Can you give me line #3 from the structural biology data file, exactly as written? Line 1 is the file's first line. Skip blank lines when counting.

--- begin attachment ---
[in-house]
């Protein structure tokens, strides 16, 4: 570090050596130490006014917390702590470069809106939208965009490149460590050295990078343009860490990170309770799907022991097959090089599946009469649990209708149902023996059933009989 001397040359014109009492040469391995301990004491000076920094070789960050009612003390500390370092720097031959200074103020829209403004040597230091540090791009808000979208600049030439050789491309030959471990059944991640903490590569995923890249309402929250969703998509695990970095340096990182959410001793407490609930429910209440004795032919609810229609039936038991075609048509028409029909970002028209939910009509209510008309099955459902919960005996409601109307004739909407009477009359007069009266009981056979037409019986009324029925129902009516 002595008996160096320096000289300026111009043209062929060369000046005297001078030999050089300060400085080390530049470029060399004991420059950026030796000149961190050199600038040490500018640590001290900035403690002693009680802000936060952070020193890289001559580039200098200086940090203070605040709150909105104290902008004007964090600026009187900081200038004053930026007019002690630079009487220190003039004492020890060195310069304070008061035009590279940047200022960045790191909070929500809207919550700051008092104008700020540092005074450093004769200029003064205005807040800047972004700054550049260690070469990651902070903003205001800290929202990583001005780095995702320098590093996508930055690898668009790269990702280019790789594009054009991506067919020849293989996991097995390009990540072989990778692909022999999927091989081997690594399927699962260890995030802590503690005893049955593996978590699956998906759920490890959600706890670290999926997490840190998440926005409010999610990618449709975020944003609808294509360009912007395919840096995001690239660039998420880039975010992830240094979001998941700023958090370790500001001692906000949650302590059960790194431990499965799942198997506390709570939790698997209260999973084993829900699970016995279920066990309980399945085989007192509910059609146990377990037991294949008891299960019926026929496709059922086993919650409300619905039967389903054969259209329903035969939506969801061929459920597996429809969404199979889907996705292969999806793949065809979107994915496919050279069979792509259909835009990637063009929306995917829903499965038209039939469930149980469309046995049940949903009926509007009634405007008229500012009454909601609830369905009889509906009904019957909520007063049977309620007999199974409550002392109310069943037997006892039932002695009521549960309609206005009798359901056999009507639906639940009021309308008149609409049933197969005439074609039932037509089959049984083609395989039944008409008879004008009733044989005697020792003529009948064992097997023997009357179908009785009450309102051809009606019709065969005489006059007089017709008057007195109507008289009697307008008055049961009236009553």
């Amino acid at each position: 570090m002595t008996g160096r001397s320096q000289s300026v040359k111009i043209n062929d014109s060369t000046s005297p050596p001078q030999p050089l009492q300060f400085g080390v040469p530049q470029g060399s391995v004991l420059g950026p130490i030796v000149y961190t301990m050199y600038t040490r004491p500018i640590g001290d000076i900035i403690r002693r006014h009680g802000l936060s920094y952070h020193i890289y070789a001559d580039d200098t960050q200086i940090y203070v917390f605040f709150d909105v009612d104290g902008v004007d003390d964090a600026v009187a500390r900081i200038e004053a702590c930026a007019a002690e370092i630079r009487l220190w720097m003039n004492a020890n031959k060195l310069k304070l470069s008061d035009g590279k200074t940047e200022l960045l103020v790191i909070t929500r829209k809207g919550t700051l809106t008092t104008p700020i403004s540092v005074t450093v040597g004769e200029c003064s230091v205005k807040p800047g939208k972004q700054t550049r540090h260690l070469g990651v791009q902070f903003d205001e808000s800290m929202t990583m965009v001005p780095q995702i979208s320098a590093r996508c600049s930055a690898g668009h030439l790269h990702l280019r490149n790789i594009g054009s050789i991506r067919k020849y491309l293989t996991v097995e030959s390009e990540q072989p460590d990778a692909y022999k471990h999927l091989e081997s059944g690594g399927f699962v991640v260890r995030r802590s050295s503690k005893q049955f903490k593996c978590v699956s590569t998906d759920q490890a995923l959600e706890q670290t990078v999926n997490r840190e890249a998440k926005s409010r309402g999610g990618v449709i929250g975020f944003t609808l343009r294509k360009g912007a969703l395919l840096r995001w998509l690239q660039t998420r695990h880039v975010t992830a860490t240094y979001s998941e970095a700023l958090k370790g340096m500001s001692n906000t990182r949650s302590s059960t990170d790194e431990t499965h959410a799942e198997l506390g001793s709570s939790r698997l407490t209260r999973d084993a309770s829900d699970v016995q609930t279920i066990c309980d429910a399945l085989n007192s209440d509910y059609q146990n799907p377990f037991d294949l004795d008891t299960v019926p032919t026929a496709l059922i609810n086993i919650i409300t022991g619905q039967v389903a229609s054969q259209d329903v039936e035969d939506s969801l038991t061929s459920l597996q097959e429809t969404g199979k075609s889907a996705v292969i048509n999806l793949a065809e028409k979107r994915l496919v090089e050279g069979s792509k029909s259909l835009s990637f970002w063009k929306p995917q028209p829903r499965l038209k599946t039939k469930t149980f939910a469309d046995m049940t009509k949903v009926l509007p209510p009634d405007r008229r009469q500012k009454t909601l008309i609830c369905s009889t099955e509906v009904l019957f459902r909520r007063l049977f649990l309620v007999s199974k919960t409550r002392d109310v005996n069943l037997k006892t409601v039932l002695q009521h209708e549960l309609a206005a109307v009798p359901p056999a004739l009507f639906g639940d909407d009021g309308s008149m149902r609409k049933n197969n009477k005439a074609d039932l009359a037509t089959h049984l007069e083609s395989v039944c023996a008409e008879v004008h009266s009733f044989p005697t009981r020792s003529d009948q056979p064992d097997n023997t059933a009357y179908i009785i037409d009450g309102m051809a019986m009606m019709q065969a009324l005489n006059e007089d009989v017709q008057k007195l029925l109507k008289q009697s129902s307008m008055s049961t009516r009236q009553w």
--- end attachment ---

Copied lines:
């Amino acid at each position: 570090m002595t008996g160096r001397s320096q000289s300026v040359k111009i043209n062929d014109s060369t000046s005297p050596p001078q030999p050089l009492q300060f400085g080390v040469p530049q470029g060399s391995v004991l420059g950026p130490i030796v000149y961190t301990m050199y600038t040490r004491p500018i640590g001290d000076i900035i403690r002693r006014h009680g802000l936060s920094y952070h020193i890289y070789a001559d580039d200098t960050q200086i940090y203070v917390f605040f709150d909105v009612d104290g902008v004007d003390d964090a600026v009187a500390r900081i200038e004053a702590c930026a007019a002690e370092i630079r009487l220190w720097m003039n004492a020890n031959k060195l310069k304070l470069s008061d035009g590279k200074t940047e200022l960045l103020v790191i909070t929500r829209k809207g919550t700051l809106t008092t104008p700020i403004s540092v005074t450093v040597g004769e200029c003064s230091v205005k807040p800047g939208k972004q700054t550049r540090h260690l070469g990651v791009q902070f903003d205001e808000s800290m929202t990583m965009v001005p780095q995702i979208s320098a590093r996508c600049s930055a690898g668009h030439l790269h990702l280019r490149n790789i594009g054009s050789i991506r067919k020849y491309l293989t996991v097995e030959s390009e990540q072989p460590d990778a692909y022999k471990h999927l091989e081997s059944g690594g399927f699962v991640v260890r995030r802590s050295s503690k005893q049955f903490k593996c978590v699956s590569t998906d759920q490890a995923l959600e706890q670290t990078v999926n997490r840190e890249a998440k926005s409010r309402g999610g990618v449709i929250g975020f944003t609808l343009r294509k360009g912007a969703l395919l840096r995001w998509l690239q660039t998420r695990h880039v975010t992830a860490t240094y979001s998941e970095a700023l958090k370790g340096m500001s001692n906000t990182r949650s302590s059960t990170d790194e431990t499965h959410a799942e198997l506390g001793s709570s939790r698997l407490t209260r999973d084993a309770s829900d699970v016995q609930t279920i066990c309980d429910a399945l085989n007192s209440d509910y059609q146990n799907p377990f037991d294949l004795d008891t299960v019926p032919t026929a496709l059922i609810n086993i919650i409300t022991g619905q039967v389903a229609s054969q259209d329903v039936e035969d939506s969801l038991t061929s459920l597996q097959e429809t969404g199979k075609s889907a996705v292969i048509n999806l793949a065809e028409k979107r994915l496919v090089e050279g069979s792509k029909s259909l835009s990637f970002w063009k929306p995917q028209p829903r499965l038209k599946t039939k469930t149980f939910a469309d046995m049940t009509k949903v009926l509007p209510p009634d405007r008229r009469q500012k009454t909601l008309i609830c369905s009889t099955e509906v009904l019957f459902r909520r007063l049977f649990l309620v007999s199974k919960t409550r002392d109310v005996n069943l037997k006892t409601v039932l002695q009521h209708e549960l309609a206005a109307v009798p359901p056999a004739l009507f639906g639940d909407d009021g309308s008149m149902r609409k049933n197969n009477k005439a074609d039932l009359a037509t089959h049984l007069e083609s395989v039944c023996a008409e008879v004008h009266s009733f044989p005697t009981r020792s003529d009948q056979p064992d097997n023997t059933a009357y179908i009785i037409d009450g309102m051809a019986m009606m019709q065969a009324l005489n006059e007089d009989v017709q008057k007195l029925l109507k008289q009697s129902s307008m008055s049961t009516r009236q009553w």